Scientists predict that a rise in global temperatures over the coming decades will cause the average body size of sea fish to decline by between 14 and 24 per cent.
About half of the shrinkage will be due to changes in the distribution and abundance of fish caused by changes to their environment, and half will be the direct result of living in oxygen-poor water.
Species living in tropical and intermediate-latitude oceans will suffer the most, with an average reduction in weight of more than 20 per cent, according to the study by William Cheung and colleagues at the University of British Columbia in Vancouver, Canada.
While changes in distribution were expected, “we were surprised to see such a large decrease in fish size”, Dr Cheung said. “The unexpectedly big effect that climate change could have on body size suggests that we may be missing a big piece of the puzzle in understanding climate change effects.”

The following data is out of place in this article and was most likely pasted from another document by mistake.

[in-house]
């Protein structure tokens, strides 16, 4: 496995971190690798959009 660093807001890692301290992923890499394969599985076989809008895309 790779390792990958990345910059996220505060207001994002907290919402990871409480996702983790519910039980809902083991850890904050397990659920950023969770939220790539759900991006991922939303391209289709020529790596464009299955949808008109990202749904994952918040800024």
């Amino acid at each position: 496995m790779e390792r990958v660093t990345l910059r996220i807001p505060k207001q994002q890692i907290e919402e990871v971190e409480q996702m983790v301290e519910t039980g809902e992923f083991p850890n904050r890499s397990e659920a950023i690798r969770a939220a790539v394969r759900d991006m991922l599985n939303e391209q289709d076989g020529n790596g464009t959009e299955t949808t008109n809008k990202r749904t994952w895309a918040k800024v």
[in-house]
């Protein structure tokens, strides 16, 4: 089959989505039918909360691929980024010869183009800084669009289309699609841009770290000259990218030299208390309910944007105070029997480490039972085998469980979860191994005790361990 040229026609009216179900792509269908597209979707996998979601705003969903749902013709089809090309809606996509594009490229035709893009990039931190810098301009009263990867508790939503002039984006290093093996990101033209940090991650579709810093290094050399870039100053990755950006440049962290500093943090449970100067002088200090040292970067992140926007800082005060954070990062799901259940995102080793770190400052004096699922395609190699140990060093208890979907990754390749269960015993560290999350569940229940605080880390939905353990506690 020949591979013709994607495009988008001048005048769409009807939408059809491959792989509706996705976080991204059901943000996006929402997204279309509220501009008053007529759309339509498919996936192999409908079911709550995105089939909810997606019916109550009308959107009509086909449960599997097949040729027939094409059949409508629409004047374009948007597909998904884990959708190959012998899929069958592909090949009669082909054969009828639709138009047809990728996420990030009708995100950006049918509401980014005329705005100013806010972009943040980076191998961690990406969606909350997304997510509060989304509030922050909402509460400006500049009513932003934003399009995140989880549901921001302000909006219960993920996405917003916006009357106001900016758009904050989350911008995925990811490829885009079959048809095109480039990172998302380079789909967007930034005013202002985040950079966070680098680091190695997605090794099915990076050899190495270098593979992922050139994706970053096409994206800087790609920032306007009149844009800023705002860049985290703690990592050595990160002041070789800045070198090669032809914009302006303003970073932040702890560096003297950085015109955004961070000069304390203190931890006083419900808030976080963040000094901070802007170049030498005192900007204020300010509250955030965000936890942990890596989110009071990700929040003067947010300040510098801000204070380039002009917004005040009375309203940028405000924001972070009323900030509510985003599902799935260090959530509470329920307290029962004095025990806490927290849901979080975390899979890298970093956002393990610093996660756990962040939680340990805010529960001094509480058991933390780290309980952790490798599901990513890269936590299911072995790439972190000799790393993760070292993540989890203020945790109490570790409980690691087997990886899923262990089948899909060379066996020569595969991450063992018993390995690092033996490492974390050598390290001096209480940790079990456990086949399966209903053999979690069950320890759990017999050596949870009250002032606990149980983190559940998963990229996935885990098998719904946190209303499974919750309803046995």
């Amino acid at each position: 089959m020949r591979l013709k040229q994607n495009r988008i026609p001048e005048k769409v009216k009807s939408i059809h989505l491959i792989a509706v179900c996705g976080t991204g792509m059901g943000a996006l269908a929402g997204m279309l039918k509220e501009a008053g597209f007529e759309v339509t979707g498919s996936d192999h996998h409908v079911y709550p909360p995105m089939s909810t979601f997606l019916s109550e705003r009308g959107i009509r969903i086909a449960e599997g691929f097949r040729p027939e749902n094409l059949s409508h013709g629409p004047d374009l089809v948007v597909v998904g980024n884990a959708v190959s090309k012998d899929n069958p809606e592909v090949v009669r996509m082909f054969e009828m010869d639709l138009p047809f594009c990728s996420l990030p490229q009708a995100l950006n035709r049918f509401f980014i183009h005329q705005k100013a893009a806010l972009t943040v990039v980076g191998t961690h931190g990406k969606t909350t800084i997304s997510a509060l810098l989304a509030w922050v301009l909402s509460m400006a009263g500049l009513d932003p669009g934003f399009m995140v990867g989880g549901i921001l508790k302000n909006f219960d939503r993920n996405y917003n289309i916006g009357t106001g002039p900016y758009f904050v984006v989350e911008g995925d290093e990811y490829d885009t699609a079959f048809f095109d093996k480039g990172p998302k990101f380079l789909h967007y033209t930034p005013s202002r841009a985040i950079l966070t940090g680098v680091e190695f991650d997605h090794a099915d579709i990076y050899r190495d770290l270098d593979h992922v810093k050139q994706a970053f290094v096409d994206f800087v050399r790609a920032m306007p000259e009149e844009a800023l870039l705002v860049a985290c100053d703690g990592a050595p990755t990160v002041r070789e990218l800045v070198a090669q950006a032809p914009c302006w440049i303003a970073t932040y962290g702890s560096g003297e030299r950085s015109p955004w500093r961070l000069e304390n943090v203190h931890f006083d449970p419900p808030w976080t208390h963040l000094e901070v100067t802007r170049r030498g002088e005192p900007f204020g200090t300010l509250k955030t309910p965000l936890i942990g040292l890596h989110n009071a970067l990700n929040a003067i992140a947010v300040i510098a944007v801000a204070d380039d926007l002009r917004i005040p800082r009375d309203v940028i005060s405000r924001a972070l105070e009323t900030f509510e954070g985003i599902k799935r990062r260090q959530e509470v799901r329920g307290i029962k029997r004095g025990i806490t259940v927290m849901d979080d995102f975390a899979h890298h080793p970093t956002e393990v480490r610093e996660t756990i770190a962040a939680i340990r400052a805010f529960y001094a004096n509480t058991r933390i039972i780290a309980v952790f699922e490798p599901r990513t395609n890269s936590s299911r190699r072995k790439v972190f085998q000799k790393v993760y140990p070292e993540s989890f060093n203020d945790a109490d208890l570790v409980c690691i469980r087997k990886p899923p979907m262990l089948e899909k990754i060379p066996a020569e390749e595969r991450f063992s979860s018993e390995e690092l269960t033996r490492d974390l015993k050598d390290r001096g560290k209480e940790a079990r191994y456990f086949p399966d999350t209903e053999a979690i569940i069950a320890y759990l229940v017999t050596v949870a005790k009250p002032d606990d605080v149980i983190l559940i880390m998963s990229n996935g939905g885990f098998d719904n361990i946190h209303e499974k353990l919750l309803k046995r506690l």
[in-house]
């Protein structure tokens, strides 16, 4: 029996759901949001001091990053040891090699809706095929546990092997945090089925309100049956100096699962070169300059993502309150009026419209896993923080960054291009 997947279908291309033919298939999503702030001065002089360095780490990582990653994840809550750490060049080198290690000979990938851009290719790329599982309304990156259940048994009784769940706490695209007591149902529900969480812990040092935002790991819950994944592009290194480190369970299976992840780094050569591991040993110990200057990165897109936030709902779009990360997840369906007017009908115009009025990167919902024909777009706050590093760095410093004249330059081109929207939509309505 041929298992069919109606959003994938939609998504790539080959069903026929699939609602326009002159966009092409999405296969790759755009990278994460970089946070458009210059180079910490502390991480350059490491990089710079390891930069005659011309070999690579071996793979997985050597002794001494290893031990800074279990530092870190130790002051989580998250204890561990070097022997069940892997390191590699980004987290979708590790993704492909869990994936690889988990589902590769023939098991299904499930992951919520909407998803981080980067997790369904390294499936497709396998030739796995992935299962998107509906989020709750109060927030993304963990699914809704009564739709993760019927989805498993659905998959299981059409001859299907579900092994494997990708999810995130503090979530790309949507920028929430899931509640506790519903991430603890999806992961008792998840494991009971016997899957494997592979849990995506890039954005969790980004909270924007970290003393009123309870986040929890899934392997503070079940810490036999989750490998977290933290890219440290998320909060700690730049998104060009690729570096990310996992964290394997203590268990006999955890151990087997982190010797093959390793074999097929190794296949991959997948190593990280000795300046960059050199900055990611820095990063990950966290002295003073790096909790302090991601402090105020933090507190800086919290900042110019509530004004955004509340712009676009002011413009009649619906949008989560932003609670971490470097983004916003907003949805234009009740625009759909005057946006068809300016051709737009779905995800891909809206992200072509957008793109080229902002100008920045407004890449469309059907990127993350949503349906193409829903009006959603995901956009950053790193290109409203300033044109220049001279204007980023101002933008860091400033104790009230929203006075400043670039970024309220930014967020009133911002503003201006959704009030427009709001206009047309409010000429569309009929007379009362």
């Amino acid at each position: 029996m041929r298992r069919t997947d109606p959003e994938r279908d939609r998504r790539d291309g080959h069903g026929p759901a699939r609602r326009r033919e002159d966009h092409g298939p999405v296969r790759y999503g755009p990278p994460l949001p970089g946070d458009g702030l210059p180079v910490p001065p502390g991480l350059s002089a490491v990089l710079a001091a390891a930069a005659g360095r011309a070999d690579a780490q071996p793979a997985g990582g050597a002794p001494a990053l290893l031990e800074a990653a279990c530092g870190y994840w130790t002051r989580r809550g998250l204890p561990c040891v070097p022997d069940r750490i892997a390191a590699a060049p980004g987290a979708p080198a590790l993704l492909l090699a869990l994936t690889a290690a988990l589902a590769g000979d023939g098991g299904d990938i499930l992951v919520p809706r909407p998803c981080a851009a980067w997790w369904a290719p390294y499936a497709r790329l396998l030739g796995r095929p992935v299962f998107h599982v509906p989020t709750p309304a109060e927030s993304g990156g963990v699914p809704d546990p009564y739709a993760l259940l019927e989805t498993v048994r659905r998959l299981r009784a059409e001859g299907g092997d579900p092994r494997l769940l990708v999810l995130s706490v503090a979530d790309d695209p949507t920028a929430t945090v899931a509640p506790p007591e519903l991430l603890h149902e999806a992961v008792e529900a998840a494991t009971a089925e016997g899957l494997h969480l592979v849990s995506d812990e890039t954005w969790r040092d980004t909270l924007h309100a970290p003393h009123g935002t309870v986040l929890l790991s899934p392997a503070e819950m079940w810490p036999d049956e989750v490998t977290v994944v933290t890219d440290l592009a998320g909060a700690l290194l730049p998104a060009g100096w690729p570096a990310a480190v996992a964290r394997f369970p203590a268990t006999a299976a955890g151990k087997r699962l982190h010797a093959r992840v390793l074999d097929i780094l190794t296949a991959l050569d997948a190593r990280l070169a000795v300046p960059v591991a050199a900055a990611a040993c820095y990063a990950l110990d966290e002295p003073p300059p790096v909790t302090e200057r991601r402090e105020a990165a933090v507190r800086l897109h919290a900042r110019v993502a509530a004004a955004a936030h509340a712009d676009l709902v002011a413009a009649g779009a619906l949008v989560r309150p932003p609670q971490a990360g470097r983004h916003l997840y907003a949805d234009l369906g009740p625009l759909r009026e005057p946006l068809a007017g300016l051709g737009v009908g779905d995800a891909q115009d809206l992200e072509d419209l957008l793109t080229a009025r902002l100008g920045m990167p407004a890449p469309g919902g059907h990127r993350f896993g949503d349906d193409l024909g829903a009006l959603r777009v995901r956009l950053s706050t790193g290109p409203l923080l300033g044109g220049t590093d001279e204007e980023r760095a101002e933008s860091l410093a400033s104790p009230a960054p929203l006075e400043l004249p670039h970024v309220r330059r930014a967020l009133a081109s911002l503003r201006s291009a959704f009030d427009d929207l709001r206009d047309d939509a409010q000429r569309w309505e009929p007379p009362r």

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- Climate and the Oceans (iceagenow.info)
- Majority of Coral Reefs at Risk Unless Climate Change is Halted (planetsave.com)
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